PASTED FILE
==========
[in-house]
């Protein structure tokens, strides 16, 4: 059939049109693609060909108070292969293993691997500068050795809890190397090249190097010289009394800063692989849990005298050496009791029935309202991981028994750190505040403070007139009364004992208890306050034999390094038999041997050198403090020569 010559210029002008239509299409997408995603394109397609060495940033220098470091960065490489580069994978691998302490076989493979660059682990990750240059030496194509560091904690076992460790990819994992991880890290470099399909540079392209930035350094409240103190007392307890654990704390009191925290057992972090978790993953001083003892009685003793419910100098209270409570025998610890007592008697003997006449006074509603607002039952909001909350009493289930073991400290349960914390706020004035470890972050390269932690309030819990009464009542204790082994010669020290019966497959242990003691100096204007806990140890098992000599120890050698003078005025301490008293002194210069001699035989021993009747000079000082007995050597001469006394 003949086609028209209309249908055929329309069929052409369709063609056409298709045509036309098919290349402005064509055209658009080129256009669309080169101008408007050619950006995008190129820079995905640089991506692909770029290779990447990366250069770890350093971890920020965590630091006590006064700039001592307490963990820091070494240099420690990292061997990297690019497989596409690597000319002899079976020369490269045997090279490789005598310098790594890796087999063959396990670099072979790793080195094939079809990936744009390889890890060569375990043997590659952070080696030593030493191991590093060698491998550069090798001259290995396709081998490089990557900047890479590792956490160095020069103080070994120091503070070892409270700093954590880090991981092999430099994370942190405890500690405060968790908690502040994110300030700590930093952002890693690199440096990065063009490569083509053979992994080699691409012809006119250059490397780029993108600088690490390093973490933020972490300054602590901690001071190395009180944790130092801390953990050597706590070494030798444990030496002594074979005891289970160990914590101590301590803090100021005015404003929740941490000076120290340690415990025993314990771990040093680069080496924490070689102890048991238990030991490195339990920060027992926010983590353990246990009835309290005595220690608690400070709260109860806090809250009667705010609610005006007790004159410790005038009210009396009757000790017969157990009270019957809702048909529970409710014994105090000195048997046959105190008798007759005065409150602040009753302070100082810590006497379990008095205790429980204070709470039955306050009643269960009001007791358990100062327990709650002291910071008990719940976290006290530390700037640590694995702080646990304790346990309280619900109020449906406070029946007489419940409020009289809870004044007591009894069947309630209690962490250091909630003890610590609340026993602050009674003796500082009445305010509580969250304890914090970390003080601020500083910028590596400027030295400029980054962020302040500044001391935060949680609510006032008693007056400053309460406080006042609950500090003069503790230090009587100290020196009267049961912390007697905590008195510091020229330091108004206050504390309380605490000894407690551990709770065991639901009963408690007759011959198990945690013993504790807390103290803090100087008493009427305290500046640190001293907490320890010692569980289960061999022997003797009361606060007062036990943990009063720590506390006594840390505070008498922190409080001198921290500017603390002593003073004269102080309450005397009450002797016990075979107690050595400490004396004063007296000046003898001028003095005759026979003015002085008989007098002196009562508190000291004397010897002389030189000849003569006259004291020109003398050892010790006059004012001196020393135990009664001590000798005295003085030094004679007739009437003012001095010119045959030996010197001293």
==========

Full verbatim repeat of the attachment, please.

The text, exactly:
[in-house]
């Protein structure tokens, strides 16, 4: 059939049109693609060909108070292969293993691997500068050795809890190397090249190097010289009394800063692989849990005298050496009791029935309202991981028994750190505040403070007139009364004992208890306050034999390094038999041997050198403090020569 010559210029002008239509299409997408995603394109397609060495940033220098470091960065490489580069994978691998302490076989493979660059682990990750240059030496194509560091904690076992460790990819994992991880890290470099399909540079392209930035350094409240103190007392307890654990704390009191925290057992972090978790993953001083003892009685003793419910100098209270409570025998610890007592008697003997006449006074509603607002039952909001909350009493289930073991400290349960914390706020004035470890972050390269932690309030819990009464009542204790082994010669020290019966497959242990003691100096204007806990140890098992000599120890050698003078005025301490008293002194210069001699035989021993009747000079000082007995050597001469006394 003949086609028209209309249908055929329309069929052409369709063609056409298709045509036309098919290349402005064509055209658009080129256009669309080169101008408007050619950006995008190129820079995905640089991506692909770029290779990447990366250069770890350093971890920020965590630091006590006064700039001592307490963990820091070494240099420690990292061997990297690019497989596409690597000319002899079976020369490269045997090279490789005598310098790594890796087999063959396990670099072979790793080195094939079809990936744009390889890890060569375990043997590659952070080696030593030493191991590093060698491998550069090798001259290995396709081998490089990557900047890479590792956490160095020069103080070994120091503070070892409270700093954590880090991981092999430099994370942190405890500690405060968790908690502040994110300030700590930093952002890693690199440096990065063009490569083509053979992994080699691409012809006119250059490397780029993108600088690490390093973490933020972490300054602590901690001071190395009180944790130092801390953990050597706590070494030798444990030496002594074979005891289970160990914590101590301590803090100021005015404003929740941490000076120290340690415990025993314990771990040093680069080496924490070689102890048991238990030991490195339990920060027992926010983590353990246990009835309290005595220690608690400070709260109860806090809250009667705010609610005006007790004159410790005038009210009396009757000790017969157990009270019957809702048909529970409710014994105090000195048997046959105190008798007759005065409150602040009753302070100082810590006497379990008095205790429980204070709470039955306050009643269960009001007791358990100062327990709650002291910071008990719940976290006290530390700037640590694995702080646990304790346990309280619900109020449906406070029946007489419940409020009289809870004044007591009894069947309630209690962490250091909630003890610590609340026993602050009674003796500082009445305010509580969250304890914090970390003080601020500083910028590596400027030295400029980054962020302040500044001391935060949680609510006032008693007056400053309460406080006042609950500090003069503790230090009587100290020196009267049961912390007697905590008195510091020229330091108004206050504390309380605490000894407690551990709770065991639901009963408690007759011959198990945690013993504790807390103290803090100087008493009427305290500046640190001293907490320890010692569980289960061999022997003797009361606060007062036990943990009063720590506390006594840390505070008498922190409080001198921290500017603390002593003073004269102080309450005397009450002797016990075979107690050595400490004396004063007296000046003898001028003095005759026979003015002085008989007098002196009562508190000291004397010897002389030189000849003569006259004291020109003398050892010790006059004012001196020393135990009664001590000798005295003085030094004679007739009437003012001095010119045959030996010197001293």